Having the right metrics and standards in place at all the right points of the process can help alleviate order inaccuracies, transaction errors, supply oversights, and payment issues—and, ultimately, can help a company avoid the domino effect of processing “snafus.” Companies should put in place technology solutions for managing the metrics. Examples include streamlined data analytics for each department; electronic dashboards that reflect the current status of every point in the system and provide access to the information by all touch points; and industry templates and benchmark reviews for standard processes such as wires, SWIFT transactions, etc.

Backtracking to identify where errors occurred in the system can be much simpler when a company uses standards that clearly delineate smooth workflows across functions. Data integrity and forecasting accuracy both benefit, as does overall business awareness, which is imperative in global organizations with cross-border communication needs.


Commitment to resource availability and deployment. Finally, developing a successful, true STP process that encompasses all aspects of the appropriate workflows requires a commitment from all levels of the organization. Testing and implementing workflow checks and balances requires buy-in from senior-level management. Dedicated project management teams will be needed to spearhead the project, along with skilled IT teams to help ensure that security and technology considerations stay top-of-mind throughout the initiative. Data transparency, data sharing, project controls, and troubleshooting typically require input from functions such as compliance, risk, and legal that reside in most companies outside of either finance or IT. Process participants from these outside functions will likely need to review project outcomes and provide input to maintain integrity along the way.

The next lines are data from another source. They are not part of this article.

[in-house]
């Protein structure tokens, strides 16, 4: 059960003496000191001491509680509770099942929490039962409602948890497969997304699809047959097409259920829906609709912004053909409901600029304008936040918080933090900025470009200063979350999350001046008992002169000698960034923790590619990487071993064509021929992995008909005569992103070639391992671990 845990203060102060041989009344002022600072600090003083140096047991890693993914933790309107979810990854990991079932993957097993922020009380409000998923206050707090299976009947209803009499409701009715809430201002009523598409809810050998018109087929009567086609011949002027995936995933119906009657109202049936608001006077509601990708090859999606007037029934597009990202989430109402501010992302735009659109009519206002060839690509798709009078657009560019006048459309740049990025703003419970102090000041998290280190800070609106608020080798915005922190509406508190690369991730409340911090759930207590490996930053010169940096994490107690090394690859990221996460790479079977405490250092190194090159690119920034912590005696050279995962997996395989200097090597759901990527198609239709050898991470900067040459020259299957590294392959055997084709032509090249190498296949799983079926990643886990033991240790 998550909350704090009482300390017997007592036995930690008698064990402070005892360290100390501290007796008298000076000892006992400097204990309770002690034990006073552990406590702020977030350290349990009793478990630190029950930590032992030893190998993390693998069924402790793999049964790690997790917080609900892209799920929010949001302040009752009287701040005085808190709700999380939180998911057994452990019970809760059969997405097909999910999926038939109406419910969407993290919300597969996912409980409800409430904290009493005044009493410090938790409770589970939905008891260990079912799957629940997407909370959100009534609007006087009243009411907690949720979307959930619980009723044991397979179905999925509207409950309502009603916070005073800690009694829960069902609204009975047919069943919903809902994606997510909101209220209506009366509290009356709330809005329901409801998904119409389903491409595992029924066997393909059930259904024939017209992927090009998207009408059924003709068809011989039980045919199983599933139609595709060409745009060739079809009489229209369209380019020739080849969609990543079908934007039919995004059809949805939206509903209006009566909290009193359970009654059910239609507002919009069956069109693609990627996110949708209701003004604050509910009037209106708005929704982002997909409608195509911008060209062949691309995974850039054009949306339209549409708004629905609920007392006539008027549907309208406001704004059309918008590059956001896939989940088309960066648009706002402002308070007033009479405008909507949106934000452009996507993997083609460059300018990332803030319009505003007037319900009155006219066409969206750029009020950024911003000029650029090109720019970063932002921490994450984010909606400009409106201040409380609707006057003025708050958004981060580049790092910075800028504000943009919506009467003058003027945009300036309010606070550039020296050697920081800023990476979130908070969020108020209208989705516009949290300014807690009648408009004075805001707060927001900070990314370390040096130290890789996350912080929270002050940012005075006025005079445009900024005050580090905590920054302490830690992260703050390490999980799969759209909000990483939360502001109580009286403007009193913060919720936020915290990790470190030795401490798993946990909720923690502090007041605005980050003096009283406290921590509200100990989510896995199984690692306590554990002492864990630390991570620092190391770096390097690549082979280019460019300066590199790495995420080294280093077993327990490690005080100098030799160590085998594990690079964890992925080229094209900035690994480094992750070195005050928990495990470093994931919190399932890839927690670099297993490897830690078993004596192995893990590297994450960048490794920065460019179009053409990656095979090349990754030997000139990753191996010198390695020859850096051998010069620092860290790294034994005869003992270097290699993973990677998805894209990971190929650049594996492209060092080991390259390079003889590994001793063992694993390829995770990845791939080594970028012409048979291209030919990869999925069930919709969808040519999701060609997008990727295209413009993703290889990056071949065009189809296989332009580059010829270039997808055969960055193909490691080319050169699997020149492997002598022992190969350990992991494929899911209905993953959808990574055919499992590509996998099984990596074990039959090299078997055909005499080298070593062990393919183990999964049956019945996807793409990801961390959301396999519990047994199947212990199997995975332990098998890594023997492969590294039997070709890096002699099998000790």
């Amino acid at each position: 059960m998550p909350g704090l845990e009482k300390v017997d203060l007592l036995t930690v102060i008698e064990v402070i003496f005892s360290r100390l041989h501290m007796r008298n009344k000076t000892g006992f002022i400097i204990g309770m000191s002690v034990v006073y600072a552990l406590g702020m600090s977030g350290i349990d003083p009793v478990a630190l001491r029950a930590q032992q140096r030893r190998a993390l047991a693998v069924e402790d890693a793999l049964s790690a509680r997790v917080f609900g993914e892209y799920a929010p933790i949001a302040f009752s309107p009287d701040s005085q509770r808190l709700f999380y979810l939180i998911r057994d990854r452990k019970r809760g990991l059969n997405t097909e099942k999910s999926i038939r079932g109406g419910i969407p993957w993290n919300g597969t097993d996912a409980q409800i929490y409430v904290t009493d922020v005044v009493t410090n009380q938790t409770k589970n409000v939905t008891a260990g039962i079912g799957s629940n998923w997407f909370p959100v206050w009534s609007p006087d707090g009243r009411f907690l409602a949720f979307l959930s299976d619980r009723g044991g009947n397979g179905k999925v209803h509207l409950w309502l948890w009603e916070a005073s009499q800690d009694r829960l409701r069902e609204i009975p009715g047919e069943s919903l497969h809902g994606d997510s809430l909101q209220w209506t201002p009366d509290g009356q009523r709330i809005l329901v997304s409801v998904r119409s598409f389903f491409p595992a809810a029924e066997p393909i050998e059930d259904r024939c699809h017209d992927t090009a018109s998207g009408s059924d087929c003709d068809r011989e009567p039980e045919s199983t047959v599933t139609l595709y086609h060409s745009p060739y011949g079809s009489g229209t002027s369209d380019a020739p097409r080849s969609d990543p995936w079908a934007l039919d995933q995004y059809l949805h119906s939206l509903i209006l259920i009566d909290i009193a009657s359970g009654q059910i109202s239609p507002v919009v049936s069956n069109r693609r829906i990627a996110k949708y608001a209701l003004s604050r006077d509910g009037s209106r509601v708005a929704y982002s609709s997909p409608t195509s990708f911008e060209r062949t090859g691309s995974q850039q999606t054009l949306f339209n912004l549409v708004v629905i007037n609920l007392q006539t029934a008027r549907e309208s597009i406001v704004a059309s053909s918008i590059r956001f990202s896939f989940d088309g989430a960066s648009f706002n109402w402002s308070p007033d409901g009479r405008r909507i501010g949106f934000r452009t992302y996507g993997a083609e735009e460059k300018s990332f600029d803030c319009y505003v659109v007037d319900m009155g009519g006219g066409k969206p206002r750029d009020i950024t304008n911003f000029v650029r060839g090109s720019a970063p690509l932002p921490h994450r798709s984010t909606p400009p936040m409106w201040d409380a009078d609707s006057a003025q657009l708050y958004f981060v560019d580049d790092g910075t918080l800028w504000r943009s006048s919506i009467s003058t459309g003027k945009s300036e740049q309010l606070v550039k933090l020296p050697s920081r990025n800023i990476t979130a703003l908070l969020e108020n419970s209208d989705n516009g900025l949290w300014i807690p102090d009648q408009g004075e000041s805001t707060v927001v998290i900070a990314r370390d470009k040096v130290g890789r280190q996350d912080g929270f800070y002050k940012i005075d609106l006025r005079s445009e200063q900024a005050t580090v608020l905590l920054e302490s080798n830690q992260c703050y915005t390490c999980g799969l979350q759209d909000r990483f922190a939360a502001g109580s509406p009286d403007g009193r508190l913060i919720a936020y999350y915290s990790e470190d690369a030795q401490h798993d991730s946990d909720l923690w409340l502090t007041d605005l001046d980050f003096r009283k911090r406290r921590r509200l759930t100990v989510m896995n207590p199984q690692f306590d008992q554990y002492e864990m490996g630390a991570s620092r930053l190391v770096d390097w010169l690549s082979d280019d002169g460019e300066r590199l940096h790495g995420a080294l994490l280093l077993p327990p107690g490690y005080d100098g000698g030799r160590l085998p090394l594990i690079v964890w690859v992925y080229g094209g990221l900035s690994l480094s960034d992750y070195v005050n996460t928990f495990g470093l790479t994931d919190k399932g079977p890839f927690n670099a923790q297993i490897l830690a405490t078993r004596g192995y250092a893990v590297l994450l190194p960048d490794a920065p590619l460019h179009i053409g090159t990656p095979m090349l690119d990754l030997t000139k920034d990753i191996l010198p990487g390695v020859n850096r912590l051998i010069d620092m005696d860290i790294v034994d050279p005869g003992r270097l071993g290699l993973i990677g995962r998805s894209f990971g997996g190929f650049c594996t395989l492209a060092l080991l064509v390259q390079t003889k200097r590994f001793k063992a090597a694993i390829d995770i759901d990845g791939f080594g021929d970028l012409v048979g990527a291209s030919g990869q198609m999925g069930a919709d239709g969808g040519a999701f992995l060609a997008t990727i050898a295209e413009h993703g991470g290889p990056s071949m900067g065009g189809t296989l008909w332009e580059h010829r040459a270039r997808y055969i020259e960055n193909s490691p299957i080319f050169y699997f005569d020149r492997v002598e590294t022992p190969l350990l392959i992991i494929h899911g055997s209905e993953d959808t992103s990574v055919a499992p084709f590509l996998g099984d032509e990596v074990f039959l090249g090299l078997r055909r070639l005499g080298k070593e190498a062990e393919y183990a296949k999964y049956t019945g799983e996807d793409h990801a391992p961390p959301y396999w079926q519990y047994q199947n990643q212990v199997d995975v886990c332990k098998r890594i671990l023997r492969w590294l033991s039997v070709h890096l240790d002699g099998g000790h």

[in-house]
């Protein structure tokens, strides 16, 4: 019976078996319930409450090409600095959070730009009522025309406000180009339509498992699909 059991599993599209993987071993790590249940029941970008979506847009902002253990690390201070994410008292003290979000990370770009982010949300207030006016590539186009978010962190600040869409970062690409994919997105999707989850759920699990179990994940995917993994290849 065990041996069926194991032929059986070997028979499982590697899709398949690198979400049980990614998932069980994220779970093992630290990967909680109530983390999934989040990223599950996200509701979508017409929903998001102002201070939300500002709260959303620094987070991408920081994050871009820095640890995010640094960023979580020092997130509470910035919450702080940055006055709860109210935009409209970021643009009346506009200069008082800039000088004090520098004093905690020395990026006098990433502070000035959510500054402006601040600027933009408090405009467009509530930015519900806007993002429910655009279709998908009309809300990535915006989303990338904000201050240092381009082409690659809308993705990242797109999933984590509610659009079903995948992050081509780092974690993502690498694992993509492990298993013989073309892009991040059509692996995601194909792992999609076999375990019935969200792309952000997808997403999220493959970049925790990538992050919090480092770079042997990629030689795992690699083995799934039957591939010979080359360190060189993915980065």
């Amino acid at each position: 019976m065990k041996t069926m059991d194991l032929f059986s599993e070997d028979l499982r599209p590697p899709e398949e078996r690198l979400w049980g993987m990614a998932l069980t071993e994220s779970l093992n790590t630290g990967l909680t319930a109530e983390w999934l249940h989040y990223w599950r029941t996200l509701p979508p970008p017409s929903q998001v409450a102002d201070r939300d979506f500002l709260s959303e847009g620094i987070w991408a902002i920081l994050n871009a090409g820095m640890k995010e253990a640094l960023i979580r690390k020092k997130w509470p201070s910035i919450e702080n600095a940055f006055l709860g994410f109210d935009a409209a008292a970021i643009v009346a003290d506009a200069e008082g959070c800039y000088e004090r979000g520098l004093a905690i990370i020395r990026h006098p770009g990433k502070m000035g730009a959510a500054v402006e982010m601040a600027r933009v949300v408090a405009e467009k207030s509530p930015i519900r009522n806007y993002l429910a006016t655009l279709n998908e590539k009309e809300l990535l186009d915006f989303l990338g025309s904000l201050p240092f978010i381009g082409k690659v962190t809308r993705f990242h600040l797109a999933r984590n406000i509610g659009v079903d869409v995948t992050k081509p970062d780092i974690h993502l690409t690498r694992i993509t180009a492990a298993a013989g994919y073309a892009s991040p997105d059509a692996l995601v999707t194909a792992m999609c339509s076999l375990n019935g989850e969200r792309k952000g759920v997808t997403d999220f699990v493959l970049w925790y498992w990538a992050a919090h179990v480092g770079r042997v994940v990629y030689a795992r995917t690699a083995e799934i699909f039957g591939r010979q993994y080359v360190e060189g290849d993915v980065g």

All in all, to ensure that an STP system runs at optimal levels, an organization needs to make sure its process has several essential characteristics. First, the scope of a “true” STP process—one that is fully realized and comprises all the tools necessary for success—should encompass every department that touches a transaction, not just the treasury team. Second, the STP ecosystem must include checks and balances that help identify where any problem originates, and must facilitate implementation of the processes required to fix problems at their source in a fast and methodical way. Third, to be fully optimized, an STP process should be championed, understood, and implemented at all levels of an organization.

Once these characteristics of a true STP system are in place, and testing has proven that they are in working order, a company is ready to reap the rewards of STP. Streamlined and integrated complex workflows will result in smoothly running transactions. Improved customer satisfaction is sure to follow—an outcome that in the end will solidly support efforts to boost the bottom line.



Lynne Marlor is the deputy head of sales for investment managers at BNYMellon. She joined BNYMellon in 2003 supporting the financial services client base. Prior to joining BNYMellon, Marlor was employed by BankOne (now JPMorgan Chase) within treasury. She has a BSBA and MBA and is a national speaker on treasury-related topics.